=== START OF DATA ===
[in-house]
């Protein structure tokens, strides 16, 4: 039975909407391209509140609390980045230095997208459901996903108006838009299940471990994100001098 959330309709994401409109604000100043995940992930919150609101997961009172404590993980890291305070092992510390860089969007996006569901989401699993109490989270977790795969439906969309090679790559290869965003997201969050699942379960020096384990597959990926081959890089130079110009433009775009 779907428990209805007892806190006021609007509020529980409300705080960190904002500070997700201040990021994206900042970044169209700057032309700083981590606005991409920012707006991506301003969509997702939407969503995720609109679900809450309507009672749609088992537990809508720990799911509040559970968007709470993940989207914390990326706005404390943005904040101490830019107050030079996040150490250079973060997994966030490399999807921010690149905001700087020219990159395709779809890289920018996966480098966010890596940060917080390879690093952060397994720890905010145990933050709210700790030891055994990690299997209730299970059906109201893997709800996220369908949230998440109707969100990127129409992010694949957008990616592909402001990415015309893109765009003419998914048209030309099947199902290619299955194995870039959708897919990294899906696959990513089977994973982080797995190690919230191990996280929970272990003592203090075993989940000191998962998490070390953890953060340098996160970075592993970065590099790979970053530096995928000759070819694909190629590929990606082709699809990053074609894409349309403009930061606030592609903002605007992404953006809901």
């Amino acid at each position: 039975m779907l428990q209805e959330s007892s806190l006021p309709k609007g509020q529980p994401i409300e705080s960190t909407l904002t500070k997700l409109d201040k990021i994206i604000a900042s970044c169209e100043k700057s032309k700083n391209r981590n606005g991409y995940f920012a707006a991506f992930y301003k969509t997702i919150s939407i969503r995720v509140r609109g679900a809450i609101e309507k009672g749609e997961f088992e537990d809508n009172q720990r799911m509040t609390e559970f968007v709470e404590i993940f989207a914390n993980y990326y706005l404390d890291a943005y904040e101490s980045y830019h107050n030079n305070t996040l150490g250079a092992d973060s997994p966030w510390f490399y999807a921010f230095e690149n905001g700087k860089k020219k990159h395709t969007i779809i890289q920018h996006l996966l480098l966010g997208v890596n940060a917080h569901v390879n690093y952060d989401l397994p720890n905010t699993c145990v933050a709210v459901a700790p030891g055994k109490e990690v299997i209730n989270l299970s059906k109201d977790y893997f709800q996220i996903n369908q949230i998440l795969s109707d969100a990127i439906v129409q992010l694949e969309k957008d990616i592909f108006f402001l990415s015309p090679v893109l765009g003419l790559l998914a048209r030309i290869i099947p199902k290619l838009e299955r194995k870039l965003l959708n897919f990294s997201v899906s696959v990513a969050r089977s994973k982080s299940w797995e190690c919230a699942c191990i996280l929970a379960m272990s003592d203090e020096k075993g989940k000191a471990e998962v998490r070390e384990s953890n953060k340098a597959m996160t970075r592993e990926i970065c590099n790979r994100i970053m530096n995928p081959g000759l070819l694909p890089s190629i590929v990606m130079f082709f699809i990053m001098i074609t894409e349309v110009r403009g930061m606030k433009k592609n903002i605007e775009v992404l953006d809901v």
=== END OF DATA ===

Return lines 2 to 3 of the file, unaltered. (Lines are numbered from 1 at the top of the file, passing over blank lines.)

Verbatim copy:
């Protein structure tokens, strides 16, 4: 039975909407391209509140609390980045230095997208459901996903108006838009299940471990994100001098 959330309709994401409109604000100043995940992930919150609101997961009172404590993980890291305070092992510390860089969007996006569901989401699993109490989270977790795969439906969309090679790559290869965003997201969050699942379960020096384990597959990926081959890089130079110009433009775009 779907428990209805007892806190006021609007509020529980409300705080960190904002500070997700201040990021994206900042970044169209700057032309700083981590606005991409920012707006991506301003969509997702939407969503995720609109679900809450309507009672749609088992537990809508720990799911509040559970968007709470993940989207914390990326706005404390943005904040101490830019107050030079996040150490250079973060997994966030490399999807921010690149905001700087020219990159395709779809890289920018996966480098966010890596940060917080390879690093952060397994720890905010145990933050709210700790030891055994990690299997209730299970059906109201893997709800996220369908949230998440109707969100990127129409992010694949957008990616592909402001990415015309893109765009003419998914048209030309099947199902290619299955194995870039959708897919990294899906696959990513089977994973982080797995190690919230191990996280929970272990003592203090075993989940000191998962998490070390953890953060340098996160970075592993970065590099790979970053530096995928000759070819694909190629590929990606082709699809990053074609894409349309403009930061606030592609903002605007992404953006809901």
């Amino acid at each position: 039975m779907l428990q209805e959330s007892s806190l006021p309709k609007g509020q529980p994401i409300e705080s960190t909407l904002t500070k997700l409109d201040k990021i994206i604000a900042s970044c169209e100043k700057s032309k700083n391209r981590n606005g991409y995940f920012a707006a991506f992930y301003k969509t997702i919150s939407i969503r995720v509140r609109g679900a809450i609101e309507k009672g749609e997961f088992e537990d809508n009172q720990r799911m509040t609390e559970f968007v709470e404590i993940f989207a914390n993980y990326y706005l404390d890291a943005y904040e101490s980045y830019h107050n030079n305070t996040l150490g250079a092992d973060s997994p966030w510390f490399y999807a921010f230095e690149n905001g700087k860089k020219k990159h395709t969007i779809i890289q920018h996006l996966l480098l966010g997208v890596n940060a917080h569901v390879n690093y952060d989401l397994p720890n905010t699993c145990v933050a709210v459901a700790p030891g055994k109490e990690v299997i209730n989270l299970s059906k109201d977790y893997f709800q996220i996903n369908q949230i998440l795969s109707d969100a990127i439906v129409q992010l694949e969309k957008d990616i592909f108006f402001l990415s015309p090679v893109l765009g003419l790559l998914a048209r030309i290869i099947p199902k290619l838009e299955r194995k870039l965003l959708n897919f990294s997201v899906s696959v990513a969050r089977s994973k982080s299940w797995e190690c919230a699942c191990i996280l929970a379960m272990s003592d203090e020096k075993g989940k000191a471990e998962v998490r070390e384990s953890n953060k340098a597959m996160t970075r592993e990926i970065c590099n790979r994100i970053m530096n995928p081959g000759l070819l694909p890089s190629i590929v990606m130079f082709f699809i990053m001098i074609t894409e349309v110009r403009g930061m606030k433009k592609n903002i605007e775009v992404l953006d809901v």